We have passed through it so many times, seen it in countless photographs, studied lazily in history lessons, but do we understand it yet?
Growing up in the heavily urban Kathmandu, I never really knew Patan. I had only been there once, and it was almost like a foreign place. I could never have imagined how it could become familiar to me. But some places have a way of staying in our minds, sometimes amidst hazy clouds of dreams and also in the way we seek the same familiarity in other places. Patan became a hauntingly recurring dream; its brick-paved alleys, the mysterious wooden temples, the clanging of bells remained etched in my memories.
As one steps into the clamour of Mangalbazaar, and into the pathway of mystical Durbar Square, the sound of devotees chanting morning prayers, bells clanging in unison, and the smoke of incense flowing through the tiny windows hit your senses; the very things that introduce Patan for what it is. But what strikes most hard is the fact that Patan is ancient, its temples are clouded with an air of wisdom that is often heard in the words of old people, its pathways are worn by the feet of thousands of people, adding to its unfaltering glory and beauty.
As my eyes swerve across the beautiful public square, my mind darts to the Kings who made them, to the hands that perfected the tiny arcs in the windows, the peaceful face of the idols and the majestic pagoda styles of the temples. Patan is believed to have been made in the third century BC by the Kirant Dynasty, who despite their rule of 1225 years did not leave any remarkable traces behind. But what we now know as Patan was designed by the Lichhavis and the Mallas for whom art was the halo of their rule.
The story of how the most stunning landmark of Patan, Krishna Mandir, was made is quite peculiar. According to a popular myth, other gods revealed the location of the idol of Lord Krishna to King Siddhi Narsingh Malla in a dream and when the King hastily dug the site, there it was the glorious idol of Lord Krishna. But, many historians view that it was made in the 16th century. This temple is considered to be one of the finest examples of stone carving.
Another equally interesting story exists about the Bhimsen Temple, just beside the glorious Krishna Mandir. King Shree Niwas Malla, who would love art as much as other kings of his dynasty, once threatened to strangle an artist as he failed to create an accurate depiction of an angry Bhimsen killing Dushasana. But, the artist could not pacify the King with his skills. At last, he found the perfect face of Bhimsen; in the King himself. The idol that now resides inside the temple was made in Nepal Samvat 783 (1680 AD). Besides being a hero in Mahabharata, Bhimsen is also considered to be the God of Business, whom traders of Patan flock to worship.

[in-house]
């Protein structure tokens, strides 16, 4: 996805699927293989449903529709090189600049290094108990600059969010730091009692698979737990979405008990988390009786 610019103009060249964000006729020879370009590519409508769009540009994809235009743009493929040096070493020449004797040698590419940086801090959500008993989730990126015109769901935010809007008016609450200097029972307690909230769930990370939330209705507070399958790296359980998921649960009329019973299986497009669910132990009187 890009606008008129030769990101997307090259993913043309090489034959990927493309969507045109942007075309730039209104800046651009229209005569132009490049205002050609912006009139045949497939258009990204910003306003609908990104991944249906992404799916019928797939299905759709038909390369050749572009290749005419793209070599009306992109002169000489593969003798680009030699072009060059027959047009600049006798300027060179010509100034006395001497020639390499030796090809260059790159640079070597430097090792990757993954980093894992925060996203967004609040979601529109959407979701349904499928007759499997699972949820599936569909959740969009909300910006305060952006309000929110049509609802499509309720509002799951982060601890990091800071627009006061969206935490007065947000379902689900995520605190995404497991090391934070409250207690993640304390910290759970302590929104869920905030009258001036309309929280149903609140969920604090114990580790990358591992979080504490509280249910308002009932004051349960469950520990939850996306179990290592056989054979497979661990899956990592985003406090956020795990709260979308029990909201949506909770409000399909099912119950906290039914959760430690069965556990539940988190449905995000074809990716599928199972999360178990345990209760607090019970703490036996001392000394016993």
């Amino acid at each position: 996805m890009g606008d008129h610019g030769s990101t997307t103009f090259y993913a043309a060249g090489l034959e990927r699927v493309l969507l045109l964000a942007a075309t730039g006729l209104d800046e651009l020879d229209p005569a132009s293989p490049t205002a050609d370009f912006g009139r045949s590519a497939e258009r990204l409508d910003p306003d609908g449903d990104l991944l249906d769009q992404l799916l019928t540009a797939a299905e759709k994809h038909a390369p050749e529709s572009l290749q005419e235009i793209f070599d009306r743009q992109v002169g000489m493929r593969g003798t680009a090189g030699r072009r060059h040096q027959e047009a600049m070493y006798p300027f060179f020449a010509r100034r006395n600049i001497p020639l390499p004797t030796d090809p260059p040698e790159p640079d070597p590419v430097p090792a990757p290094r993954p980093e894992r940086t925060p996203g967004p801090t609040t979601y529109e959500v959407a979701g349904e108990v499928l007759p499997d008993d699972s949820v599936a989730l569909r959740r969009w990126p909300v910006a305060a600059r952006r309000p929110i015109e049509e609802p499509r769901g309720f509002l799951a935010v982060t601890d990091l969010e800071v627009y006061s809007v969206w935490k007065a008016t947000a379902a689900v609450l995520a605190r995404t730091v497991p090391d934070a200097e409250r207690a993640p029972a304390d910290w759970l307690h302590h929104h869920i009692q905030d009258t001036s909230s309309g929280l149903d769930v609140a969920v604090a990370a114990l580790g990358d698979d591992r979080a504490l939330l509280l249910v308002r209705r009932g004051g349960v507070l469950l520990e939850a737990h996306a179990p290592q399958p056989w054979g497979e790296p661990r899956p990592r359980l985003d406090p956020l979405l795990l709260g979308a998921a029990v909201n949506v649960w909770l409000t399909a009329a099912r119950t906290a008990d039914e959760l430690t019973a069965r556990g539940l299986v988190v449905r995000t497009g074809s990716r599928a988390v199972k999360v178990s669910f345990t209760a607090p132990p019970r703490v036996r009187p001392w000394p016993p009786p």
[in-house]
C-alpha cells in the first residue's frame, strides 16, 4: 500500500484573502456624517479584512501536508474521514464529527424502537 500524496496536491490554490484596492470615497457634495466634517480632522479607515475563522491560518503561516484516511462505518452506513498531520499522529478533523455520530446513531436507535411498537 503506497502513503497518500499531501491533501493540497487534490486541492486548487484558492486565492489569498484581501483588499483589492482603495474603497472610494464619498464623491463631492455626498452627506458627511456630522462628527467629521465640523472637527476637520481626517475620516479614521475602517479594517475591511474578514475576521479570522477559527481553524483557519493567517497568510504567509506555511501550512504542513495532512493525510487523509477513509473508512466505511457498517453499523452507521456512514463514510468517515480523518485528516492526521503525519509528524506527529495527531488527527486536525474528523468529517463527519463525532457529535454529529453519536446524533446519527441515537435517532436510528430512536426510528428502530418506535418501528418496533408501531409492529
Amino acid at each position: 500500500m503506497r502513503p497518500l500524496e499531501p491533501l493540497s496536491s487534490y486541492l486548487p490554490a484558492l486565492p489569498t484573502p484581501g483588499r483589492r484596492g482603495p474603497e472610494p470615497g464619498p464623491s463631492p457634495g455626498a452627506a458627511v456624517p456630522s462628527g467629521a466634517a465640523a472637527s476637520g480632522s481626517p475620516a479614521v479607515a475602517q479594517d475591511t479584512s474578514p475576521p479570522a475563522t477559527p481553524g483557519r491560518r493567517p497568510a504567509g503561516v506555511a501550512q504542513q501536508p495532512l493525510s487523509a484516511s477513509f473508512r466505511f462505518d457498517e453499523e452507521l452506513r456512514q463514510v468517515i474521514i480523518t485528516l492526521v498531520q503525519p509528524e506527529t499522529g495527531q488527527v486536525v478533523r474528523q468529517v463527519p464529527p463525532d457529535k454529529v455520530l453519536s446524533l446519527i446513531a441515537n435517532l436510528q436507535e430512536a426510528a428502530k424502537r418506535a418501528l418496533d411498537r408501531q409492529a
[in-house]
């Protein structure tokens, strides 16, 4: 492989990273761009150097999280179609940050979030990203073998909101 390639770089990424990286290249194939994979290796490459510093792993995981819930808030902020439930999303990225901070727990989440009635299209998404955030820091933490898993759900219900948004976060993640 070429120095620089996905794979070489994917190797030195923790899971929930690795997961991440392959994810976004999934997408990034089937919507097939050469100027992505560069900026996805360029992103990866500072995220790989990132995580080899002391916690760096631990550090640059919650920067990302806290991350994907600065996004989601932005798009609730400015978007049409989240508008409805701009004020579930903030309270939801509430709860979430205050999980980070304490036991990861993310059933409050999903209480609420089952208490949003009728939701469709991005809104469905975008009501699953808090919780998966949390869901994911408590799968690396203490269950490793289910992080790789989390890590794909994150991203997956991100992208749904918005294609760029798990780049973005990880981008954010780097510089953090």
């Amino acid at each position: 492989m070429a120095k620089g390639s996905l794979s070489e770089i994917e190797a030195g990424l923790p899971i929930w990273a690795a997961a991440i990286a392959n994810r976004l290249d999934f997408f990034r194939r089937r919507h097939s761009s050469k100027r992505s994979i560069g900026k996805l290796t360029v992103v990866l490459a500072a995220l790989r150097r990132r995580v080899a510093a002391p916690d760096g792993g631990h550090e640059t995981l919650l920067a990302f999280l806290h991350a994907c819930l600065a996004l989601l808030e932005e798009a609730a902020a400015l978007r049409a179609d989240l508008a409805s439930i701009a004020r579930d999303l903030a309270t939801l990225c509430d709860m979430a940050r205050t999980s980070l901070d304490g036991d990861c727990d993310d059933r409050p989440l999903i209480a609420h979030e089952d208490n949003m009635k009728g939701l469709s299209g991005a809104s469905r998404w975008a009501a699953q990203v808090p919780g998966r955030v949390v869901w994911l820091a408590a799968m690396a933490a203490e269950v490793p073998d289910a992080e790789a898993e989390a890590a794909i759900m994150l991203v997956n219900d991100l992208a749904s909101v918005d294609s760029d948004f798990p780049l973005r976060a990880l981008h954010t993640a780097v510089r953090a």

The heritage site that steals the show for being the most managed and organised is the Patan Durbar itself that now houses one of the most splendid museums in South Asia. The building was made by Siddhi Narsingh Malla in the 16th century as his ruling stead that would control the power of the city of Yala, known for its splendid forms of art. The palace would be the centre of power until Prithvi Narayan Shah would conquer the tiny state.
The amazing thing about the Patan Durbar is that it was not made by a single King. As generations passed, the palace got wider and more elaborate. The Mul Chowk was made in 1666 by Shree Niwas Malla for the sole purpose of worshipping Goddess Taleju while the Sundari Chowk was made in 1628 for the King’s personal puja and mediation. Even today, the Sundari Chowk holds the meditation bed on which Kings meditated amidst flames during summer.
The glory of Patan does not end here. It seems almost all less known temples and shrines also share the beacon. The most astounding for me was the temple of Mahabouddha, concealed by the facade of houses, yet traceable by the crumbs of outlandish golden statues of Buddha kept for sale until it finally leads to the gingerbread house: the temple of a thousand Buddhas. Quite literally, thousands of tiny Buddha adorn its walls with such extravagant details. It is one of the oldest temples built in the 14th century and has an important role in the artistic development of the area. It is believed that it took three generations of a family and many artists to see its completion.
The one that intrigues most is the temple of Machhindranath that was originally made in 1408 AD. Many idols have already been stolen from the temple; hence it is protected with bars now.
Nearby it is the Golden Temple, home to some of the most bizarre rituals. Located in the courtyard of Kwabahal, the temple is a place for followers of both Buddhism and Tantrism. Originally made during the Lichhavi period, it clearly has signs of Buddhism, in the elaborate paintings of Mandalas on the ceiling and in the depiction of the Buddha’s meditation. It also reflects a perfect coexistence of Hinduism and Buddhism.
Patan is ancient and historic. Through generations it has continued to enthrall us all. Even though at present so many of its temples are under renovation after the 2015 earthquake, the city has stood still, outrunning so many deaths, storms, earthquakes and other forms of calamities.